It’s smart, because it can do things like fuzzy matching, and it can learn what you usually do so it can prioritise the things you use often. It covers the focused app (because that’s where you probably want to act) as well as system functionality; you can change IM state, or go offline in Skype, all through the HUD, without changing focus, because those apps all talk to the indicator system. When you’ve been using it for a little while it seems like it’s reading your mind, in a good way.

We’ll resurrect the  (boring) old ways of displaying the menu in 12.04, in the app and in the panel. In the past few releases of Ubuntu, we’ve actively diminished the visual presence of menus in anticipation of this landing. That proved controversial. In our defence, in user testing, every user finds the menu in the panel, every time, and it’s obviously a cleaner presentation of the interface. But hiding the menu before we had the replacement was overly aggressive. If the HUD lands in 12.04 LTS, we hope you’ll find yourself using the menu less and less, and be glad to have it hidden when you are not using it. You’ll definitely have that option, alongside more traditional menu styles.

Voice is the natural next step

Searching is fast and familiar, especially once we integrate voice recognition, gesture and touch. We want to make it easy to talk to any application, and for any application to respond to your voice. The full integration of voice into applications will take some time. We can start by mapping voice onto the existing menu structures of your apps. And it will only get better from there.

But even without voice input, the HUD is faster than mousing through a menu, and easier to use than hotkeys since you just have to know what you want, not remember a specific key combination. We can search through everything we know about the menu, including descriptive help text, so pretty soon you will be able to find a menu entry using only vaguely related text (imagine finding an entry called Preferences when you search for “settings”).

There is lots to discover, refine and implement. I have a feeling this will be a lot of fun in the next two years :-)

Even better for the power user

The results so far are rather interesting: power users say things like “every GUI app now feels as powerful as VIM”. EMACS users just grunt and… nevermind ;-). Another comment was “it works so well that the rare occasions when it can’t read my mind are annoying!”. We’re doing a lot of user testing on heavy multitaskers, developers and all-day-at-the-workstation personas for Unity in 12.04, polishing off loose ends in the experience that frustrated some in this audience in 11.04-10. If that describes you, the results should be delightful. And the HUD should be particularly empowering.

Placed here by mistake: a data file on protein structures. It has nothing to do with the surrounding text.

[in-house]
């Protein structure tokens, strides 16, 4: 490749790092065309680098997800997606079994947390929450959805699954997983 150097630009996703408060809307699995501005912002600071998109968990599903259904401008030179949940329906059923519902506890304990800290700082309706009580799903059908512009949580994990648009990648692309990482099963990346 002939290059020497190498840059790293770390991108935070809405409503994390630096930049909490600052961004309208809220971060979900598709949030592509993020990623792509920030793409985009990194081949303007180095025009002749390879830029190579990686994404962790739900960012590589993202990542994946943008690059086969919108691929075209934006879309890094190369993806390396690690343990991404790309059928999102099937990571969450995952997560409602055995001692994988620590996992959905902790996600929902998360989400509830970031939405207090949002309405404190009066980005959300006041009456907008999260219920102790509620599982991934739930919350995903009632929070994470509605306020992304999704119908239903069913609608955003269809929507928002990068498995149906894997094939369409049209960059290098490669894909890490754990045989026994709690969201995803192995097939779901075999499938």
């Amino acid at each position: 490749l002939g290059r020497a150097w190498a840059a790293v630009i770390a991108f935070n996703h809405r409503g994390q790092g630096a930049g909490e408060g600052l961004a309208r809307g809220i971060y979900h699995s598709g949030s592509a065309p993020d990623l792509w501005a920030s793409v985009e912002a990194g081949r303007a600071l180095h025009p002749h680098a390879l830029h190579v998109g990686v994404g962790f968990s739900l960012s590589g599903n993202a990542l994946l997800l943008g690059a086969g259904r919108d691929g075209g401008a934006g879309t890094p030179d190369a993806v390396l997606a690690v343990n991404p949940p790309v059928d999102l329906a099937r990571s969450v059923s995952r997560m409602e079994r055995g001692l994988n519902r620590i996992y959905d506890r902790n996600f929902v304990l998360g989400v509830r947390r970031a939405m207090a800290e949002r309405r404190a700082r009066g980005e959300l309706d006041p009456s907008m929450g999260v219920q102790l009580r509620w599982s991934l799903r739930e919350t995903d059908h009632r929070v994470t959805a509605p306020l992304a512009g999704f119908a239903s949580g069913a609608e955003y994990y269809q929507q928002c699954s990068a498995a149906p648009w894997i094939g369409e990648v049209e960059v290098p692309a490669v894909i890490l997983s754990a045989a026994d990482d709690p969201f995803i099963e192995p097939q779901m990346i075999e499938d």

Even casual users find typing faster than mousing. So while there are modes of interaction where it’s nice to sit back and drive around with the mouse, we observe people staying more engaged and more focused on their task when they can keep their hands on the keyboard all the time. Hotkeys are a sort of mental gymnastics, the HUD is a continuation of mental flow.

Ahead of the competition

There are other teams interested in a similar problem space. Perhaps the best-known new alternative to the traditional menu is Microsoft’s Ribbon. Introduced first as part of a series of changes called Fluent UX in Office, the ribbon is now making its way to a wider set of Windows components and applications. It looks like this:

Sample of Microsoft Ribbon

You can read about the ribbon from a supporter (like any UX change, it has its supporters and detractors ;-)) and if you’ve used it yourself, you will have your own opinion about it. The ribbon is highly visual, making options and commands very visible. It is however also a hog of space (I’m told it can be minimised). Our goal in much of the Unity design has been to return screen real estate to the content with which the user is working; the HUD meets that goal by appearing only when invoked.

Instead of cluttering up the interface ALL the time, let’s clear out the chrome, and show users just what they want, when they want it.

Time will tell whether users prefer the ribbon, or the HUD, but we think it’s exciting enough to pursue and invest in, both in R&D and in supporting developers who want to take advantage of it.

Other relevant efforts include Enso and Ubiquity from the original Humanized team (hi Aza &co), then at Mozilla.

Our thinking is inspired by many works of science, art and entertainment; from Minority Report to Modern Warfare and Jef Raskin’s Humane Interface. We hope others will join us and accelerate the shift from pointy-clicky interfaces to natural and efficient ones.

Roadmap for the HUD